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Executive Order on Price Transparency

This week, the Washington Post reported that the Trump administration is preparing an executive order that would require insurers and hospitals to disclose negotiated discounted rates for services. The executive order is intended to foster greater price transparency across a broad swath of the health-care industry as consumer concerns about medical costs emerge as a major issue in the lead-up to next year’s presidential election. This impending executive action follows recent Congressional action to address surprise billing in hospitals. Both the House and Senate have introduced legislation to end surprise billing.

A JAMA study was released this week that analyzed seniors’ spending on cancer drugs. The study found that seniors pay more out of pocket for cancer drugs today than they did in 2010. The Affordable Care Act reduced seniors' share of their drug bills, but price increases, on both new and old drugs alike, have canceled out those savings. Read more about the study here.

Read more about the study on Axios »


Health spending and life expectancy, 1970-2017

The Economist

It is difficult to argue with this chart showing America is getting a much lower return on investment of our health care dollars than other countries. There are obviously no easy answers, but this seems quite simply unsustainable.

Read the entire article here »

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‘I was a 31-year-old kid in a way’: How a cancer diagnosis changed a health care reporter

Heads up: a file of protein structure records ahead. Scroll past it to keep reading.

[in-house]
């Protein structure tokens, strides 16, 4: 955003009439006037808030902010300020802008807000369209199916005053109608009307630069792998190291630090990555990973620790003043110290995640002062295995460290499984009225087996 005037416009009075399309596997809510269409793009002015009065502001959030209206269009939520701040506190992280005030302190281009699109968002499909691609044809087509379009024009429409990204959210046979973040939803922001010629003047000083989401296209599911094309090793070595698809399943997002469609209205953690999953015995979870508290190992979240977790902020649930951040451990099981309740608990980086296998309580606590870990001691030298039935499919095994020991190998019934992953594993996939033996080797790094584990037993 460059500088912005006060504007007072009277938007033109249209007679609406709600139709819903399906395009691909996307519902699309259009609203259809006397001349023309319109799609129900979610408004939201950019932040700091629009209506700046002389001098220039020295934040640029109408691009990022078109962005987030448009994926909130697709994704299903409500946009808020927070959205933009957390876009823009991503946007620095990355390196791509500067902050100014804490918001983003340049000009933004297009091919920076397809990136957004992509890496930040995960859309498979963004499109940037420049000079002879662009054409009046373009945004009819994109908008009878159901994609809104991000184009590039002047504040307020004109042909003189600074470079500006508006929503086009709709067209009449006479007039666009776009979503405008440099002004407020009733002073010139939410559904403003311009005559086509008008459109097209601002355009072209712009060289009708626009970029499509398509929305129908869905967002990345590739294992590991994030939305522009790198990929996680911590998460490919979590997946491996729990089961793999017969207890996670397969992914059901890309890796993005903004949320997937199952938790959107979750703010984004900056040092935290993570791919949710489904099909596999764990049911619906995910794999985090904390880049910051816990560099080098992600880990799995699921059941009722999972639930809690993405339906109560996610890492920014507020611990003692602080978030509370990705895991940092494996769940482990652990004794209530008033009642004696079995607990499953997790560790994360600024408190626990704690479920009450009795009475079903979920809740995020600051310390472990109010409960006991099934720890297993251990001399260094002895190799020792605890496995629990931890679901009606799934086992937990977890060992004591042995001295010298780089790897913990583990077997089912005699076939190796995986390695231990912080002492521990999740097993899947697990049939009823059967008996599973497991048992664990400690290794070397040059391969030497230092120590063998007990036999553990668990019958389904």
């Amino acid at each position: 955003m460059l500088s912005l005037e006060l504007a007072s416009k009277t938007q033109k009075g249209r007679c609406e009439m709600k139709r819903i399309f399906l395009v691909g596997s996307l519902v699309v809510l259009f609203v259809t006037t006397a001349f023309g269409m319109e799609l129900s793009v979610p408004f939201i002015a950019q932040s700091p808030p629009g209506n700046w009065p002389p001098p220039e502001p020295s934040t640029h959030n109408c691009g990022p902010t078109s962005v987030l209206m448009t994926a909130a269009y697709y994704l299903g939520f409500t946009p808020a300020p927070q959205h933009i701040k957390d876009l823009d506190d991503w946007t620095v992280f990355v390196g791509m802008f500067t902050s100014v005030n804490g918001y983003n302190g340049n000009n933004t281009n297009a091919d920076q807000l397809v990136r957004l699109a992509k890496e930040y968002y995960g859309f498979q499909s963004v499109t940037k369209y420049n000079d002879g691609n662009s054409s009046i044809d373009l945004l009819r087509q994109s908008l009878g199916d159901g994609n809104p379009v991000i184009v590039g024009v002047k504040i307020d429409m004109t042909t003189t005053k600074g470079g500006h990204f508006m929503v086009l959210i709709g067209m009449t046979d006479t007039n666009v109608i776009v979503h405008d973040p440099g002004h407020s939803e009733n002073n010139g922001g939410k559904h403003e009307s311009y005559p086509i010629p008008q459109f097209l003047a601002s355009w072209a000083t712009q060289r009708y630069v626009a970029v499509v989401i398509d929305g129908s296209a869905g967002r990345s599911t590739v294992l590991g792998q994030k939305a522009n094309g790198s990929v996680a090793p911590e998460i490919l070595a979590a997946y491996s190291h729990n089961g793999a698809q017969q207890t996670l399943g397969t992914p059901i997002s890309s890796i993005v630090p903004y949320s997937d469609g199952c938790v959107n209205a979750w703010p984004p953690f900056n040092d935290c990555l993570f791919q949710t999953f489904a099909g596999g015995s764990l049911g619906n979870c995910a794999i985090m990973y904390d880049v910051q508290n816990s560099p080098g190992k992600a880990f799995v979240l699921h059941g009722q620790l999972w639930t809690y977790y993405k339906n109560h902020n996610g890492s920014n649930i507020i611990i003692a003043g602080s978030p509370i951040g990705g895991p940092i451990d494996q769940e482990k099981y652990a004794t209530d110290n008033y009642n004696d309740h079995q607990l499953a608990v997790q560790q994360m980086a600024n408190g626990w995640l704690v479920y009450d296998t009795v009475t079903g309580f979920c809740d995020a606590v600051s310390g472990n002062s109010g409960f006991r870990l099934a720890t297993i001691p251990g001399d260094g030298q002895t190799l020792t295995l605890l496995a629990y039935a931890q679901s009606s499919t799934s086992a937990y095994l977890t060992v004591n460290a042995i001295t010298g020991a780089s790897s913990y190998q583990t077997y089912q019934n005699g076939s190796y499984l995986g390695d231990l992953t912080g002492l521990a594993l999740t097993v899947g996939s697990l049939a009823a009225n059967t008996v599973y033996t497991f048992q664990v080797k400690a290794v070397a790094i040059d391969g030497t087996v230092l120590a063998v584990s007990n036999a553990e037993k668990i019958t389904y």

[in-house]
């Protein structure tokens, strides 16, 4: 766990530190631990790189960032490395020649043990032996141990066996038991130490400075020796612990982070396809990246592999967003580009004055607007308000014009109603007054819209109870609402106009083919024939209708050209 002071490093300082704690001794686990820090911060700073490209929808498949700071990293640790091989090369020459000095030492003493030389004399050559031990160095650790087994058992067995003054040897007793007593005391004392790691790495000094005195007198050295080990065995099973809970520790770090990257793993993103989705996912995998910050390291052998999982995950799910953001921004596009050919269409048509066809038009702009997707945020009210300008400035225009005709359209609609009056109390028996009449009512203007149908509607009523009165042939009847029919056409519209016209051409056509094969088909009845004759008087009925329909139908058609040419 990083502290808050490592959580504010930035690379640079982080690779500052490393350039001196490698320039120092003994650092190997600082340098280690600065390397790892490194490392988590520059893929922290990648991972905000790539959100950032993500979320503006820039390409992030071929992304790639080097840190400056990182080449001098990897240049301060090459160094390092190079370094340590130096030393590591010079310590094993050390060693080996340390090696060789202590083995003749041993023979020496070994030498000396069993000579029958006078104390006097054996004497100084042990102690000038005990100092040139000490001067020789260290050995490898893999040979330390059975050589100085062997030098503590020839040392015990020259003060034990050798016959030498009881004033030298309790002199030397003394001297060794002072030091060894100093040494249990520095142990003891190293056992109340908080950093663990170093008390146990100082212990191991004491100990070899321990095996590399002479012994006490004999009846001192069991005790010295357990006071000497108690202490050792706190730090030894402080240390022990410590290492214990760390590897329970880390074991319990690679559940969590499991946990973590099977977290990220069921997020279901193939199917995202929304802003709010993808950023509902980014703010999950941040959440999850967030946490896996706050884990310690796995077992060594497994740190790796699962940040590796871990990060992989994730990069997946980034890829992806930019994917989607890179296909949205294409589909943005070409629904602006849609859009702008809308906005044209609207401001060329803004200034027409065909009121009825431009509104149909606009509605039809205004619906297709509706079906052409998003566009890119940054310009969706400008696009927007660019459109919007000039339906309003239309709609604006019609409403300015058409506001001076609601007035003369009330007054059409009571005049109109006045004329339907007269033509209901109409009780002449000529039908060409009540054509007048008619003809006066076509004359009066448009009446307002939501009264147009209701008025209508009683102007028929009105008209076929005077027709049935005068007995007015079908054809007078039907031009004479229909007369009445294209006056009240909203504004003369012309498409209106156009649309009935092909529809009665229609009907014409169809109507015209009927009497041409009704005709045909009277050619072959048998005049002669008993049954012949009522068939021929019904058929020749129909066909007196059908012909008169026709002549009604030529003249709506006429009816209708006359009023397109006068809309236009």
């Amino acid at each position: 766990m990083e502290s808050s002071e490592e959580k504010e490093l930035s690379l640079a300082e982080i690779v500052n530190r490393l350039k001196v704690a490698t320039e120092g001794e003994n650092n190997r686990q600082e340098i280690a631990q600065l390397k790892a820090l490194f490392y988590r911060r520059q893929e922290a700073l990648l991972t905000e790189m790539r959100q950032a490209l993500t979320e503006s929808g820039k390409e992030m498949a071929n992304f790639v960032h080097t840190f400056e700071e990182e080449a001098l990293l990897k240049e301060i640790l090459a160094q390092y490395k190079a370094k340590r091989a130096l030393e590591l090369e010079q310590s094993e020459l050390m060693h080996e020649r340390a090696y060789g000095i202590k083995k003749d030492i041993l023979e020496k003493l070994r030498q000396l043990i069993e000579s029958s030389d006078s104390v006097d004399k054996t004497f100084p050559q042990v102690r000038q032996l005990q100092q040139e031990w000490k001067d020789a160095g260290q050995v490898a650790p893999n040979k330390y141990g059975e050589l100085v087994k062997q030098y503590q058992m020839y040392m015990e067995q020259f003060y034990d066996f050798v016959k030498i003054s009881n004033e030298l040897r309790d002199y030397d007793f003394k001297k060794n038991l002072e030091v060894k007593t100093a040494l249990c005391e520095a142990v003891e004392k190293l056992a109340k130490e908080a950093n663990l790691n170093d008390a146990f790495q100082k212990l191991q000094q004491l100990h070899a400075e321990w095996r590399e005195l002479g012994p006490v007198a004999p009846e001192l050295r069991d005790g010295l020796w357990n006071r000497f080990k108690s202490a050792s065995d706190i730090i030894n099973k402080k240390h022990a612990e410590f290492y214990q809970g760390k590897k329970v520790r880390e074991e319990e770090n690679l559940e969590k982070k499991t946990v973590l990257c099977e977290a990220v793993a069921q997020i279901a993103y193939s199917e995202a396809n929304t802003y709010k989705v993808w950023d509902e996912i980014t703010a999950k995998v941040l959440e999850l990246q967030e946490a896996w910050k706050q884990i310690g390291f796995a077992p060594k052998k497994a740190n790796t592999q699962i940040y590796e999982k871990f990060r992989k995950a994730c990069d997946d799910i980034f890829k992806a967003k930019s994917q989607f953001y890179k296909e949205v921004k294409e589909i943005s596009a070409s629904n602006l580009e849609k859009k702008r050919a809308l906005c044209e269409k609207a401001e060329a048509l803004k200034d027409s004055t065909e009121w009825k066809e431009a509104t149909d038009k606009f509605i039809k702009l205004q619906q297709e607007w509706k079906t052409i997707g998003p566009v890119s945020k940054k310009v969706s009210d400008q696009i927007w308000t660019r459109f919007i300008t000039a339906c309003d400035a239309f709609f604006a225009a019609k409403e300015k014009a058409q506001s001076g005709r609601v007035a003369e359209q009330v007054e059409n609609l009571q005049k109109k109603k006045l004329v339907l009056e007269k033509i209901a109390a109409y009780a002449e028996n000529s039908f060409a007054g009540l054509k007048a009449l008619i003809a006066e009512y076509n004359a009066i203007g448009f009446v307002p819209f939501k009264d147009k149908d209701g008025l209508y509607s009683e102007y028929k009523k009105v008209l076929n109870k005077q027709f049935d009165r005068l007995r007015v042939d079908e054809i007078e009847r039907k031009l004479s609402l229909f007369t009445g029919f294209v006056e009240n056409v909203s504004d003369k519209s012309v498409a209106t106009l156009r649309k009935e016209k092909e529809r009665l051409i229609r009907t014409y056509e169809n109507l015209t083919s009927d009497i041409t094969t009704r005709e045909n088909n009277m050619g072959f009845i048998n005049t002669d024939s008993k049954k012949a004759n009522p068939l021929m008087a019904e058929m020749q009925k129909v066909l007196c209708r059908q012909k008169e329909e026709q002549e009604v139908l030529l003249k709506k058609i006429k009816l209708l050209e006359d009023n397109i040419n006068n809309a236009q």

Washington Post

A reporter who spent her time writing about health care suddenly found herself experiencing it firsthand. She shared this perspective, which we hear from so many other cancer survivors:

“It has been a really weird experience, actually, entering remission, because I thought my life would get easier after that. But it didn’t.”

Read More »

With Purpose Comes Peace

Cure Magazine

Sarah DeBord, diagnosed with metastatic colon cancer at age 34, shares her thoughtful perspective as she copes with cancer:

“While I can sit here talking about my happiness and peace, I know that isn't possible for many in my same shoes. A cancer diagnosis immediately throws us to the bottom of a deep pit, and as we lie on our backs looking up, most can find a pinhole of light somewhere up above. We can't tell how far away it is or how long and hard of climb it will take to get to it. Many will be able to rise up in the darkness, and blindly feel their way up the sides as they reach for even the smallest ledge to hold onto. We know there is light somewhere and we are trusting ourselves that we will eventually get to it.”

Read More »

New data on cancer disparities in Washington

Fred Hutchinson Cancer Research Center

Health disparities related to cancer is an important issue to NCCS. This article highlights additional research out of Washington State about how where you live impacts your cancer experience. “Social determinants like race, socioeconomic status and neighborhood have a big impact on what stage you are when you’re diagnosed,” said Dr. Scott Ramsey, Director of the Hutchinson Institute for Cancer Outcomes Research (HICOR) at Fred Hutchinson Cancer Research Center.

Read More »

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